You can’t beat the convenience of online grocery shopping. Especially with four young children, I find it wonderful to pull into a spot, have everyone stay in the car, and collect all the groceries that are ready to go. But with four young children, the cost of groceries is not convenient. And so, as I started collecting the emailed receipts, I saw an opportunity – to turn Tableau Prep loose on the Walmart receipt data and get it in shape for Tableau to visualize and analyze and maybe even find some savings.
As a side-note, in the summer of 2003 I worked as an intern at Walmart Information Systems as part of a team that was developing the first generation of online ordering / grocery pickup for Walmart’s British retailer, ASDA . I wonder if any of the code I wrote still lives on…
Gathering the Data
Every time I pick up an order, Walmart emails me a receipt. It includes every item, substitutions, quantities, prices – a wealth of data. But not an easy format to analyze:
There are lots of options for how to capture data from email. I’ve used IFTTT in the past to capture email data in Google Sheets. I could just copy and paste. But since I’m using Outlook, I’ve got another option. Here’s what I did:
- Create a rule to move all incoming receipt emails to a separate folder.
- Use the Import / Export wizard to export the contents of the folder to a .csv file. Turns out the Body is the only useful field to map. But the body of the email contains all the data I’ll need.
I end up with one large file containing the body of every email receipt. The only problem is that it retains the line breaks from the email:
That’s a problem for now (as of Tableau Prep 2020.1.1) because I don’t have any way to work across rows of data. So as the quantity and price of the Great Value Buttery Whole Wheat Snack Crackers are all on separate lines, means I’ll have no way to associate them in Tableau Prep. (The Tableau Prep developers are working furiously on some solutions, but for now you can lend your voice to the priority of one possible feature here)
In the meantime, I have a work-around. If I can remove all the line breaks, I’ll have all the data on a single row and then I can split it up however I want. Turns out that’s an easy PowerShell script (and I’m sure it’s easy in Python or any other scripting language too!) In PowerShell, it’s one line:
Add-Content 'WalmartOrders.txt' "Data"
(Get-Content 'WalmartOrders.csv') -join ' ' | Add-Content 'WalmartOrders.txt'
Okay, technically that’s two. The first simply adds a header so Tableau Prep will understand that it’s a single column of data. The second line takes all the text in the .csv file and outputs it to a .txt file, sans line breaks. An optional third line (not shown) could actually run the flow to automate everything as much as possible.
With that, I’m ready to tackle the Walmart receipt data with Tableau Prep!
The Tableau Prep Flow that Tackles the Walmart Receipt Data
Here’s the Tableau Prep flow:
There’s complexity, but the overall approach is simple. Take the single line of text. Find the breaks between orders, split the string and pivot so that there is now a single row per order. Then find the breaks between items in the order, split the string and pivot so we end up with a record per item per order. Here are some highlights:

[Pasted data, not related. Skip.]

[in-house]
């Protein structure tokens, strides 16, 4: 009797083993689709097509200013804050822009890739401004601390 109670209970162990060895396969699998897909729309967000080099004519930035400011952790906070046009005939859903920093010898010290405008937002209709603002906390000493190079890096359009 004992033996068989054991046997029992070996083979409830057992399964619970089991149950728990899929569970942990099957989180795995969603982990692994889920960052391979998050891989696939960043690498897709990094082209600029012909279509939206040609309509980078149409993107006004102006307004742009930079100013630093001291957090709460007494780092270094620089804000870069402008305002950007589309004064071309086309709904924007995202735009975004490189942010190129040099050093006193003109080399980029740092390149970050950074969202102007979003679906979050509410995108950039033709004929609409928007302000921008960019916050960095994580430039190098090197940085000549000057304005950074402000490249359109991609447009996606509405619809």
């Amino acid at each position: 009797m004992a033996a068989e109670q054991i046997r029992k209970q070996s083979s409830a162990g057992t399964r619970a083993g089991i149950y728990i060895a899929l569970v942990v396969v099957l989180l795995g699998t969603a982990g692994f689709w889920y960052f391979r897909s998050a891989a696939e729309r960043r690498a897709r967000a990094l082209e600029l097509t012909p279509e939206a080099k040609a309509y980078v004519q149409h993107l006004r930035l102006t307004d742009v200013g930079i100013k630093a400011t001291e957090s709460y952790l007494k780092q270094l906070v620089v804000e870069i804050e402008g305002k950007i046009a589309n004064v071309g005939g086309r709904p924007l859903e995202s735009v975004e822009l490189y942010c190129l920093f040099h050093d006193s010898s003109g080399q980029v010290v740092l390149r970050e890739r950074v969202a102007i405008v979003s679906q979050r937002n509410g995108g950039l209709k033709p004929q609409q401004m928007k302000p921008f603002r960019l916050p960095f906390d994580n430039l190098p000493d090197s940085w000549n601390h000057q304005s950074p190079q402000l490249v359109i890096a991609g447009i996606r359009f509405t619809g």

- In the first clean step, I looked for a unique string or character that would separate individual orders. Turns out “We look forward to seeing you again” occurs only once per email and works great for separating the orders. However, Tableau Prep’s split feature only splits on a single character. So I first replace the nice message from Walmart with a single character that doesn’t occur elsewhere (vertical bar | works great in this case) and then the split feature gives me a separate field for each order.
- I then Pivot all those orders to rows. I don’t need the Pivot Names field.
- Once I have individual Orders, I take a moment to extract some Order Level Detail such as Tax, Total, and Promo Code Savings. Why doesn’t Outlook let me export the date of the email? I’ll never know. But fortunately the day and time is in the email body – along with the year of the copyright message.
- Then I split the order string per item. Again, I look for a pattern that divides each order. In this case, I see that every item ends with a $#.## or $#.##/LB. But the amounts can vary. So, when I replace, I use a REGEX_REPLACE() function to insert the vertical bar after the final price:
REGEXP_REPLACE([Data Split], "(\$[0-9.\/LB]+[ \t]+\$[0-9.]+)", "$1|") //I suspect I didn't get every pattern in the data because I ended up having to do another split in the flow. I probably could have caught them here and avoided a step or two.
- I pivot each item to a row, again removing the unnecessary Pivot Names field.
- I do the additional split to catch the items I missed splitting the first time and do another pivot.
- Finally, I extract the data I want from each item – name, quantity, price whether it was a substitution, out of stock, or rejected by me. And I pickup a few order level items that I missed earlier, such as the order number.
And now, I can start to dive into the data and find the items that have increased in price over time, or that are great buys during certain seasons, or that are draining our bank account. I wonder if three-year-olds can be convinced with data…